Giuseppe Mercalli

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Giuseppe Mercalli
File:Osservatorio ximeniano, giuseppe mercalli sul vesuvio.JPG
Giuseppe Mercalli
Born 1850
Died March 19, 1914(1914-03-19) (aged 63)
Nationality Italian
Fields Volcanology
Known for Mercalli intensity scale

Giuseppe Mercalli (May 21, 1850 – March 19, 1914) was an Italian volcanologist and Catholic priest. He is best remembered for the Mercalli intensity scale for measuring earthquakes which is still used today.


Born in Milan, Mercalli was ordained a Roman Catholic priest and soon became a professor of the Natural Sciences at the seminary of Milan. The Italian government appointed him a professor at Domodossola, followed by a post at Reggio di Calabria and finally a post at the Naples University. He was also director of the Vesuvius Observatory until the time of his death.

He is best remembered for the Mercalli intensity scale for measuring earthquakes which is still used today.[1]

The Mercalli intensity scale, unlike the Richter magnitude scale, measures not the energy released by an earthquake but the effects an earthquake had on a given area

That makes it poorly suited for measuring earthquakes in sparsely populated areas but ideal for comparing damage done by various tremors. The Mercalli scale, which has been widely used in earthquake engineering, gives a rating from I to XII, where I is felt only by a few people and XII has near total damage, few or no masonry structures remain standing, and objects are thrown into the air.
File:Vezuviy 1906 apres.jpg
Mercalli's photograph of Vesuvius, taken immediately after its eruption in 1906.

Giuseppe Mercalli also witnessed the eruptions at the Aeolian Islands of Stromboli and Vulcano. His description of the two volcanic eruptions is used by volcanologists everywhere. He also photographed Vesuvius immediately after its eruption in 1906.

In 1914, Mercalli burnt to death under suspicious circumstances, allegedly after knocking over a paraffin lamp in his bedroom.[2] He is thought to have been working through the night, as he often did (he once was found working at 11 a.m. when he had set an examination, upon hearing which he replied, “It surely can't be daylight yet!”), when the fatal accident occurred. His body was found, carbonized, by his bed, holding a blanket which he attempted to use to fend off the flames. The authorities, however, stated a few days later that the professor was quite possibly murdered by strangling and soaked in petrol and burned to conceal the crime because they determined that money now worth about $1,400 was missing from the professor's apartment.

Intensity scales

See also: Seismic scale

Mercalli was the author of two intensity scales. The first (Mercalli, 1883), was according to Davison (1921) a mere adaptation of the Rossi–Forel scale. It has six degrees unlike the ten degrees of the Rossi–Forel scale. Now, it is largely forgotten. Mercalli's second scale (Mercalli, 1902), has ten degrees (unlike the twelve degrees that are wrongly claimed on many websites) and is basically an expansion of the descriptions states in the Rossi–Forel scale.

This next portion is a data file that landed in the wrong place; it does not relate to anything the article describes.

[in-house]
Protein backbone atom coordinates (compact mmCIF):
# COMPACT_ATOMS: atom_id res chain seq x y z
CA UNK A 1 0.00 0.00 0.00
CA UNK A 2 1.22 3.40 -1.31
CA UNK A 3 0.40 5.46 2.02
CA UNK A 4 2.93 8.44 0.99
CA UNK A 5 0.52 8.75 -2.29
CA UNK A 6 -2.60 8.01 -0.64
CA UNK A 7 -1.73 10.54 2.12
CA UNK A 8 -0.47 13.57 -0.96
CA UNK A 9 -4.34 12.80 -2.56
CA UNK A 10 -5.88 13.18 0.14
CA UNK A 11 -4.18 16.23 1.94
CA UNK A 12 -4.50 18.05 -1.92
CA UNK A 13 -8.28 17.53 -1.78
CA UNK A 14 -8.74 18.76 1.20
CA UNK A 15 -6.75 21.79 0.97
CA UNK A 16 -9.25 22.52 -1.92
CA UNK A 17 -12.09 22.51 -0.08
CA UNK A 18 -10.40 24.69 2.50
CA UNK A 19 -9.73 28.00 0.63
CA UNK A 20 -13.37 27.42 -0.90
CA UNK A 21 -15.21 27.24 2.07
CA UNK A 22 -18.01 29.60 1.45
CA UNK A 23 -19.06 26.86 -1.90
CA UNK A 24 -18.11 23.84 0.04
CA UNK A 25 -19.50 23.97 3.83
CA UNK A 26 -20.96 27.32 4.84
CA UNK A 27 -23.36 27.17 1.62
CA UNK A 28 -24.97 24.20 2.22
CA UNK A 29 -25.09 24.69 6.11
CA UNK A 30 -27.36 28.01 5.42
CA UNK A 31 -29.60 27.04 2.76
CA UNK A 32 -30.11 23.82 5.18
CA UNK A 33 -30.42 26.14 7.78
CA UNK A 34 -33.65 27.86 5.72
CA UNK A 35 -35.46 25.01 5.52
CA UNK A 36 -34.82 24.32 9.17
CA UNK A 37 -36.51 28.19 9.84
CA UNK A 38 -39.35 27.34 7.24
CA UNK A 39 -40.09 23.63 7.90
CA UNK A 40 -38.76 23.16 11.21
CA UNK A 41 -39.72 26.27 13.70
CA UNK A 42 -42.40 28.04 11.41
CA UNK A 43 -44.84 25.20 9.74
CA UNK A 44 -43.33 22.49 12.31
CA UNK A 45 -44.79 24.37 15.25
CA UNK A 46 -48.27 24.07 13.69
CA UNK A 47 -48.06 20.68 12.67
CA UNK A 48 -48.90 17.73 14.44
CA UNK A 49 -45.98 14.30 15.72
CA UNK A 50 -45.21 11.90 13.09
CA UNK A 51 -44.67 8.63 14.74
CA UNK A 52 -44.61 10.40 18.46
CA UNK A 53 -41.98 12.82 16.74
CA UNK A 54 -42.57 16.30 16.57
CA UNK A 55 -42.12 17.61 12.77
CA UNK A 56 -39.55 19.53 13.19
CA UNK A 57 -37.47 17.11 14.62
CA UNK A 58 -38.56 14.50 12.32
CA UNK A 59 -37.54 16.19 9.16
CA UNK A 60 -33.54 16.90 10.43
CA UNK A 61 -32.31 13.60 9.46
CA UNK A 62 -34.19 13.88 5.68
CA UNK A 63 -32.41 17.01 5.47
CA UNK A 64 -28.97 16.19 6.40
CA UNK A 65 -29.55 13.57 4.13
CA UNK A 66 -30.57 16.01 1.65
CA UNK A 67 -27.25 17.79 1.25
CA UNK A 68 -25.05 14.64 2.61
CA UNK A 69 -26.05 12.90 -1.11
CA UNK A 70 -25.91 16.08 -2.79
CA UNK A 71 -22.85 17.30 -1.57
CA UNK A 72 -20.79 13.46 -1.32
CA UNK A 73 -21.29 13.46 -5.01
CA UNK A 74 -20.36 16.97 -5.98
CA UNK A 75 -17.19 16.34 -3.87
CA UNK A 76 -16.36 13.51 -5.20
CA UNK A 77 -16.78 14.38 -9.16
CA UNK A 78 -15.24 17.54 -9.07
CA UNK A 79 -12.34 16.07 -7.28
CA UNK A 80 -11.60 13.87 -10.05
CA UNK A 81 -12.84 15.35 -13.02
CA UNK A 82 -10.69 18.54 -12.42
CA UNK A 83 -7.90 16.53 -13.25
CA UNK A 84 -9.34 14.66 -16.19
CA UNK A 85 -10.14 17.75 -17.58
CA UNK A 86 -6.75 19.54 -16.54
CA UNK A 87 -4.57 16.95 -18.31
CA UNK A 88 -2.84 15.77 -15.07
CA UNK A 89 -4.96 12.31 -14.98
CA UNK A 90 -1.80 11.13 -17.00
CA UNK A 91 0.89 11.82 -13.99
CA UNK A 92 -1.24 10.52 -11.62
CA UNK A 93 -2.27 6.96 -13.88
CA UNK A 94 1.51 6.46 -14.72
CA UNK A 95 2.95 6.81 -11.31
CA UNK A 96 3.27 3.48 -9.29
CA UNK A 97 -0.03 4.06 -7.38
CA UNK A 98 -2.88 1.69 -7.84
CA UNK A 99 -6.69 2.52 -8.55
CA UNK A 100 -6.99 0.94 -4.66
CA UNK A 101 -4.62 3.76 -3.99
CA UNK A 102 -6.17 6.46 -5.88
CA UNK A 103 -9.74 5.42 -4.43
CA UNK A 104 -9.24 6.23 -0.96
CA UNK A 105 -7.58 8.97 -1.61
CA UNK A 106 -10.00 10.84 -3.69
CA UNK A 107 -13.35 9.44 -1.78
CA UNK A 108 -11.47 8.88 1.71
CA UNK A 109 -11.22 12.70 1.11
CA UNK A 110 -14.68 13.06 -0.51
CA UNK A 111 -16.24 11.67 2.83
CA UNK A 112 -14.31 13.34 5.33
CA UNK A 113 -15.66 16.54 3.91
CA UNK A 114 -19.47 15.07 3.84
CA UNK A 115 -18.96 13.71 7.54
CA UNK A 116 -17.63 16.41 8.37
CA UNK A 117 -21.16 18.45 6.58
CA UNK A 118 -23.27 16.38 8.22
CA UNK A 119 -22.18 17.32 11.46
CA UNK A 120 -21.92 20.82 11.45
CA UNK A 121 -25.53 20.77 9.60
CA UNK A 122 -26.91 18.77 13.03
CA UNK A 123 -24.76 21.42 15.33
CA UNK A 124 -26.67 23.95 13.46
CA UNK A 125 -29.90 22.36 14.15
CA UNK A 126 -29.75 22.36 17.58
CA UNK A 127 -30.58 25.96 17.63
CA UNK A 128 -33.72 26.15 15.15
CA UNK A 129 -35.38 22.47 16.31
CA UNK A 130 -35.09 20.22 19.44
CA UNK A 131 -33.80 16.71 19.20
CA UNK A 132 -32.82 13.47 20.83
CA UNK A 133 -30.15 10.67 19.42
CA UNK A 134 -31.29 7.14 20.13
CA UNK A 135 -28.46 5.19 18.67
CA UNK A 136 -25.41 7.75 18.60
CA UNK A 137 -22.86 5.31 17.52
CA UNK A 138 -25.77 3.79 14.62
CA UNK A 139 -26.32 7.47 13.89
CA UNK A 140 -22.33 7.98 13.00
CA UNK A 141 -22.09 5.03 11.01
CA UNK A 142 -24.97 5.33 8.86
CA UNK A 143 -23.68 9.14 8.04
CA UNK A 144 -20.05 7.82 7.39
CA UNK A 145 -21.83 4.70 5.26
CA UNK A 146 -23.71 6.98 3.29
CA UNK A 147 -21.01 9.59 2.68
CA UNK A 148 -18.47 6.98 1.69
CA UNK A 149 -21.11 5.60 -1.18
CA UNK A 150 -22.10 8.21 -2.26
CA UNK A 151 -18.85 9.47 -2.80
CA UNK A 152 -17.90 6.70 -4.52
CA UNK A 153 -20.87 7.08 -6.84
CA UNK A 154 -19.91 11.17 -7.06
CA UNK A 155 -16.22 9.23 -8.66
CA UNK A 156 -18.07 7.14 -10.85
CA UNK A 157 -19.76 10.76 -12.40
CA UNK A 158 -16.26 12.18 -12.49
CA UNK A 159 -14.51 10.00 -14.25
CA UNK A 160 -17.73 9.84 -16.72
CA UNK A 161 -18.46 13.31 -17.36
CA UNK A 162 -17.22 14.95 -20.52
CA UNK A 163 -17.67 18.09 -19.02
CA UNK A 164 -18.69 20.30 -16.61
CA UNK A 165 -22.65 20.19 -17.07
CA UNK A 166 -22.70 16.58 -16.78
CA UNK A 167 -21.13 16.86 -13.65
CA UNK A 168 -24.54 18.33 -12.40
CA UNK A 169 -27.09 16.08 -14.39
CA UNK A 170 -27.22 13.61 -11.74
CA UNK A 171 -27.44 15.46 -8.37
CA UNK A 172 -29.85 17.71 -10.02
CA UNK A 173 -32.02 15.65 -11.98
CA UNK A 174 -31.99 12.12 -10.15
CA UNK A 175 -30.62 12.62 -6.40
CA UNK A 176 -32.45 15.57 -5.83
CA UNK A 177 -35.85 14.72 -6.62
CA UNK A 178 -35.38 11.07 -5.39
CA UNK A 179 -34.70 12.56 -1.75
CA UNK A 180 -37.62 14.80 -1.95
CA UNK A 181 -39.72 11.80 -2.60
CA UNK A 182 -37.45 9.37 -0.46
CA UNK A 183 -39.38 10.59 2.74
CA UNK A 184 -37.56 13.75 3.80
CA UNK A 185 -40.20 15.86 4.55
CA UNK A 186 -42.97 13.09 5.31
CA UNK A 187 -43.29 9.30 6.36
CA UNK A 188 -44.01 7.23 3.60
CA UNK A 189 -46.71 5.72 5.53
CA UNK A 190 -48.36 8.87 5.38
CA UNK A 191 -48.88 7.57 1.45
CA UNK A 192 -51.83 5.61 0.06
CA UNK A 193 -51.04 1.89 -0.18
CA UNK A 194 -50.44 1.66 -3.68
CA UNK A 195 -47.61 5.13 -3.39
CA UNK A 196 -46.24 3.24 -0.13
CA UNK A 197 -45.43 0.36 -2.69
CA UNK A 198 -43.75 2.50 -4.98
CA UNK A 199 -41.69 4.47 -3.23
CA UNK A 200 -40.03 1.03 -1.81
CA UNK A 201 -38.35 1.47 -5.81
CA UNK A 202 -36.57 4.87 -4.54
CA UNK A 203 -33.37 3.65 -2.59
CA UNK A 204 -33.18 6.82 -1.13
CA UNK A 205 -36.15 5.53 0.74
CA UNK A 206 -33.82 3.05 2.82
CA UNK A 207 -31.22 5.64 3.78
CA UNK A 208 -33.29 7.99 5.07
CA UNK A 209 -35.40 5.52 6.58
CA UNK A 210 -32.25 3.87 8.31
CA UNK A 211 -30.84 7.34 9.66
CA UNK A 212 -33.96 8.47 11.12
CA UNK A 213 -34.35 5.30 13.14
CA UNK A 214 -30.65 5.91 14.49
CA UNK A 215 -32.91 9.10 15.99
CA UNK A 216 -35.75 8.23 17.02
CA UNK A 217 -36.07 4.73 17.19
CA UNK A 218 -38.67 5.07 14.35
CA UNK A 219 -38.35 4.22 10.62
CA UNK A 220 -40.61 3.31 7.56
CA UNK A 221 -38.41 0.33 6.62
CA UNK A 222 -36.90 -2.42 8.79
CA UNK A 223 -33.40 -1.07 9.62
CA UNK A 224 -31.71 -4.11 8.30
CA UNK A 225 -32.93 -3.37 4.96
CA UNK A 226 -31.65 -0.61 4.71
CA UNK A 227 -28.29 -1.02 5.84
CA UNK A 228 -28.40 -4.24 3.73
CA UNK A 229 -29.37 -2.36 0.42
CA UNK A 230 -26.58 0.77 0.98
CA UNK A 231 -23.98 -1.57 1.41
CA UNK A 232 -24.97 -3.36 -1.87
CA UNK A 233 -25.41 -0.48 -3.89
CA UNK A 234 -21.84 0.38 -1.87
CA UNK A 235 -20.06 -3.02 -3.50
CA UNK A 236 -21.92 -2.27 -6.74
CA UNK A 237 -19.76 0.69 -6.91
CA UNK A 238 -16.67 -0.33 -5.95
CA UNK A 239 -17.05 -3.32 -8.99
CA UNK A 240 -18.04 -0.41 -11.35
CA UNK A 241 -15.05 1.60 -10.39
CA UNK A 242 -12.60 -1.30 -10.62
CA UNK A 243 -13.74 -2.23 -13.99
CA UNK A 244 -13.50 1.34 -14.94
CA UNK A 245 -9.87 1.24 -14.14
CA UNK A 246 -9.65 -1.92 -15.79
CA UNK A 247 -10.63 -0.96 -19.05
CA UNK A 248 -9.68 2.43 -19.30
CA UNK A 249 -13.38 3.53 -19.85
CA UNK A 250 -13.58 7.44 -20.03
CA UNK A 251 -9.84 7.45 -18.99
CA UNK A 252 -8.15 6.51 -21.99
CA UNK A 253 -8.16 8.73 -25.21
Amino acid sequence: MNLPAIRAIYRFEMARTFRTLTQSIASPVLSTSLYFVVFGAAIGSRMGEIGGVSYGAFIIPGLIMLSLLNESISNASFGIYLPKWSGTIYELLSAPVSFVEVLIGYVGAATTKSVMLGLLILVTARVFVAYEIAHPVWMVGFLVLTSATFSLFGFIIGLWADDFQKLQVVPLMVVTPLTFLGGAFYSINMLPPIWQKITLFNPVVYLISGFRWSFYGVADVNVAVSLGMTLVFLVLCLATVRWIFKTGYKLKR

In 1904, the ten-degree Mercalli intensity scale was expanded to twelve degrees by Italian physicist Adolfo Cancani, who added two extra degrees at the top of the scale (the degrees XI (catastrophe) and XII (enormous catastrophe)). It was later completely rewritten by the German geophysicist August Heinrich Sieberg and became known as the Mercalli–Cancani–Sieberg (MCS) scale. The Mercalli–Cancani–Sieberg scale was later modified and published in English by Harry O. Wood and Frank Neumann in 1931 as the Mercalli–Wood–Neumann (MWN) scale. It was later improved by Charles Richter, the father of the Richter magnitude scale. The scale is known today as the Modified Mercalli intensity scale or Modified Mercalli intensity scale and is abbreviated MM or MMI.


  1. Howell, Jr., B. F. (2003), "Biographies of interest to earthquake and engineering seismologists", International Handbook of Earthquake & Engineering Seismology, Part B, Volume 81B (First ed.), Academic Press, p. 1761, ISBN 978-0124406582 
  2. "PROF. G. MERCALLI BURNED TO DEATH; Famous Director of Vesuvian Observatory Upsets Oil Lamp Upon Himself". The New York Times. March 20, 1914. 


  • Cancani A (1904) Sur l’emploi d’une double echelle sismique des intensitès, empirique et absolue. Gerlands Beitr Geophys 2:281—283
  • Davison, C. (1921) On scales of seismic intensity and on the construction of isoseismal lines. Bull. Seismol. Soc. Am. 11:95—129
  • Mercalli, G. (1883) Vulcani e fenomeni vulcanici in Italia. In: Negri G, Stoppani A, Mercalli G (eds) Geologia d’Italia. Vallardi, pp 217–218
  • Mercalli, G. (1902) Sulle modificazioni proposte alla scala sismica De Rossi–Forel. Boll Soc Sismol Ital 8:184—191

External links